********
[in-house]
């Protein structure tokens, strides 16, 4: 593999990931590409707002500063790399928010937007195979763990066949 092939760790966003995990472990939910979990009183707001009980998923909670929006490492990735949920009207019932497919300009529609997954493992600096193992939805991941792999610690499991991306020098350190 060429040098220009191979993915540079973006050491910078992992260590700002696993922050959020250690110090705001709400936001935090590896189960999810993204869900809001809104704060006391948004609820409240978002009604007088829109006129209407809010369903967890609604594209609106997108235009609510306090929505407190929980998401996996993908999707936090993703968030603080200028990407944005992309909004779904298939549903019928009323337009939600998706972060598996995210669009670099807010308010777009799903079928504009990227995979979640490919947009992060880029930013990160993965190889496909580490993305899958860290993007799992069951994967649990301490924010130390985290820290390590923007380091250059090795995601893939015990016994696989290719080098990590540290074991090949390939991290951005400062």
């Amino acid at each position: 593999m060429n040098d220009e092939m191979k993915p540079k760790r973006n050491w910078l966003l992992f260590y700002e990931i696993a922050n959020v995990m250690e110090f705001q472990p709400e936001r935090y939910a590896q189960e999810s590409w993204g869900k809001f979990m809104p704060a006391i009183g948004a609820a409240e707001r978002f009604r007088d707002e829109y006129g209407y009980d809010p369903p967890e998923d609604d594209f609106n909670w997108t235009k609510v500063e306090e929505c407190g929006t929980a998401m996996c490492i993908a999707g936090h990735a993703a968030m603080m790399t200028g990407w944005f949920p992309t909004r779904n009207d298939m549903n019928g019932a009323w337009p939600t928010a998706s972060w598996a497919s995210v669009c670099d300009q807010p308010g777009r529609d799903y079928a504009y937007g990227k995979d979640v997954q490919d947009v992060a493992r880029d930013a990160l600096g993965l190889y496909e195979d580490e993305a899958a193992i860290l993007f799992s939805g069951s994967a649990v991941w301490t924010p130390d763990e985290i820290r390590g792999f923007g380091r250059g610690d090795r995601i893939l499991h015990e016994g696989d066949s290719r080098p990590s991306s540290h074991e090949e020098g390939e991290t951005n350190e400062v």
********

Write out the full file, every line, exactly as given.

[in-house]
């Protein structure tokens, strides 16, 4: 593999990931590409707002500063790399928010937007195979763990066949 092939760790966003995990472990939910979990009183707001009980998923909670929006490492990735949920009207019932497919300009529609997954493992600096193992939805991941792999610690499991991306020098350190 060429040098220009191979993915540079973006050491910078992992260590700002696993922050959020250690110090705001709400936001935090590896189960999810993204869900809001809104704060006391948004609820409240978002009604007088829109006129209407809010369903967890609604594209609106997108235009609510306090929505407190929980998401996996993908999707936090993703968030603080200028990407944005992309909004779904298939549903019928009323337009939600998706972060598996995210669009670099807010308010777009799903079928504009990227995979979640490919947009992060880029930013990160993965190889496909580490993305899958860290993007799992069951994967649990301490924010130390985290820290390590923007380091250059090795995601893939015990016994696989290719080098990590540290074991090949390939991290951005400062």
């Amino acid at each position: 593999m060429n040098d220009e092939m191979k993915p540079k760790r973006n050491w910078l966003l992992f260590y700002e990931i696993a922050n959020v995990m250690e110090f705001q472990p709400e936001r935090y939910a590896q189960e999810s590409w993204g869900k809001f979990m809104p704060a006391i009183g948004a609820a409240e707001r978002f009604r007088d707002e829109y006129g209407y009980d809010p369903p967890e998923d609604d594209f609106n909670w997108t235009k609510v500063e306090e929505c407190g929006t929980a998401m996996c490492i993908a999707g936090h990735a993703a968030m603080m790399t200028g990407w944005f949920p992309t909004r779904n009207d298939m549903n019928g019932a009323w337009p939600t928010a998706s972060w598996a497919s995210v669009c670099d300009q807010p308010g777009r529609d799903y079928a504009y937007g990227k995979d979640v997954q490919d947009v992060a493992r880029d930013a990160l600096g993965l190889y496909e195979d580490e993305a899958a193992i860290l993007f799992s939805g069951s994967a649990v991941w301490t924010p130390d763990e985290i820290r390590g792999f923007g380091r250059g610690d090795r995601i893939l499991h015990e016994g696989d066949s290719r080098p990590s991306s540290h074991e090949e020098g390939e991290t951005n350190e400062v």